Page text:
Why do I paint?

Stuart Bush, Untitled study, Why do I paint? Stuart Bush Studio Blog
©Stuart Bush, Untitled sketch book, oil on paper
The need to make sense of this world through painting began a long time ago. The oldest known cave paintings where more than 64,000 years ago.  Why do I paint? I feel a deep need to communicate something.  Something I can’t put into words.
 
Painting is my way of finding kindred spirits. When I look at art from the past, I realise I am not that dissimilar to my ancestors and painters of the past. Studying art from the past allows me to explore the many different ways that artists saw the world during their time.  It helps me to broaden my perspective and understanding and allows me to see how today’s art records the present moment that we live now.
 

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Although many people see painting as being based on traditional values and having a limitation in its ability to address contemporary issues, I believe that art offers the challenge of finding new meanings. I see art as a way of creating new insight and uniquely capturing people’s imagination. However some might see this view of painting as naive and believe that nothing is truly original in this postmodern society.
 
But for me, other forms of communication cannot compare with the excitement of art. They don’t come close to allowing me the opportunity to look in detail at interesting and unexplained concepts.  As a painter I have unique relation to the world and I am interested in what I can discover through art.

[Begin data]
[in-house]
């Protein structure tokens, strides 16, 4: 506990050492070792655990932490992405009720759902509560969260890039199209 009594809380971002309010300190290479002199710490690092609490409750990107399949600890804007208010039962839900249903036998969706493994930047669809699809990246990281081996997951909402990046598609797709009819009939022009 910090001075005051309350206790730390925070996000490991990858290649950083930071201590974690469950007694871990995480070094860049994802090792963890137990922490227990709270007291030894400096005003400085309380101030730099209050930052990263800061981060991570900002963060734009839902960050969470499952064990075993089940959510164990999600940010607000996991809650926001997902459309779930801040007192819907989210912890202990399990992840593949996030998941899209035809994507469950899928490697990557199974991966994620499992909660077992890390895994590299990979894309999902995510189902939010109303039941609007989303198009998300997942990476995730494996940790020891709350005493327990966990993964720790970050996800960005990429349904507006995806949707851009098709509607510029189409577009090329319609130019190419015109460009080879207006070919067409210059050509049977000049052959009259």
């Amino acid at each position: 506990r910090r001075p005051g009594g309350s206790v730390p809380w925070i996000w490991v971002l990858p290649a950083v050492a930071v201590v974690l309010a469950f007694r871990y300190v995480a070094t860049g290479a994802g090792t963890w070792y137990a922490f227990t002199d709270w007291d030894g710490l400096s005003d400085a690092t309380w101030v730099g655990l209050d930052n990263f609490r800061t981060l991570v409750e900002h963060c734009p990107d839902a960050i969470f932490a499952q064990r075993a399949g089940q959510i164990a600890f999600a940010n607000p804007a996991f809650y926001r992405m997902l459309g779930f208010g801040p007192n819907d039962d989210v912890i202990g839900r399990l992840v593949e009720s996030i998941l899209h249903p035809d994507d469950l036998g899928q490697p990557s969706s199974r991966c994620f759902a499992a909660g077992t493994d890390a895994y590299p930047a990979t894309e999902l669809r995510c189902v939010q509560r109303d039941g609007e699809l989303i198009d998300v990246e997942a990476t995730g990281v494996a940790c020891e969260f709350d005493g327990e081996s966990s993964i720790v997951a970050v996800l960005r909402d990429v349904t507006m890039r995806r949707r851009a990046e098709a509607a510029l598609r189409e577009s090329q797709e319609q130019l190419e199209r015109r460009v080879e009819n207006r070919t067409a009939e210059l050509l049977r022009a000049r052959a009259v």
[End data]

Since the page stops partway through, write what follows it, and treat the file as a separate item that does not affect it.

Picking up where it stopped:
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I find myself drawn to expressing an alternative views of life through my art.  I want to communicate what I see and explore what I can’t see.  A pencil or paint helps me to digest and reflex what is taking place. I make work about the things I think need interpreting and understanding.
Why do I paint? Stuart Bush Studio Blog
©Stuart Bush, Untitled study, oil paint on paper
Through painting, I have a chance to investigate something that is evasive, beyond what can be explained in words.  I continually ask myself what it is that I see. I try hard to identify what it is, as it continuously slips.  It is utterly instinctive and for me the process of painting is addictive.  I never get a chance to wonder what it would be like to do something other than painting because what l love about painting is that one can never undo the last mark.
 
“Art helps people express experiences that are too difficult to put into words.”

The Connection Between Art, Healing, and Public Health, by Heather L. Stuckey and Jeremy Nobel
 
I’m always hoping for improvement through my art.  However, I realise that grasping the frightening clarity of the world is unattainable. Nevertheless, that doesn’t stop me coming back to the easle to try again. But the question always arises; have l finished, do I risk spoiling it by continuing or do I start a new painting?  I love taking risks, as l try to unlock the world about me.
 
I have a deep down urge to try to master this form of expression which allows me to communicate my unique view. When I am painting I feel like I have found what I am here for. I get deep joy along with despair, anxiety and yet confidence. I feel more alive. 

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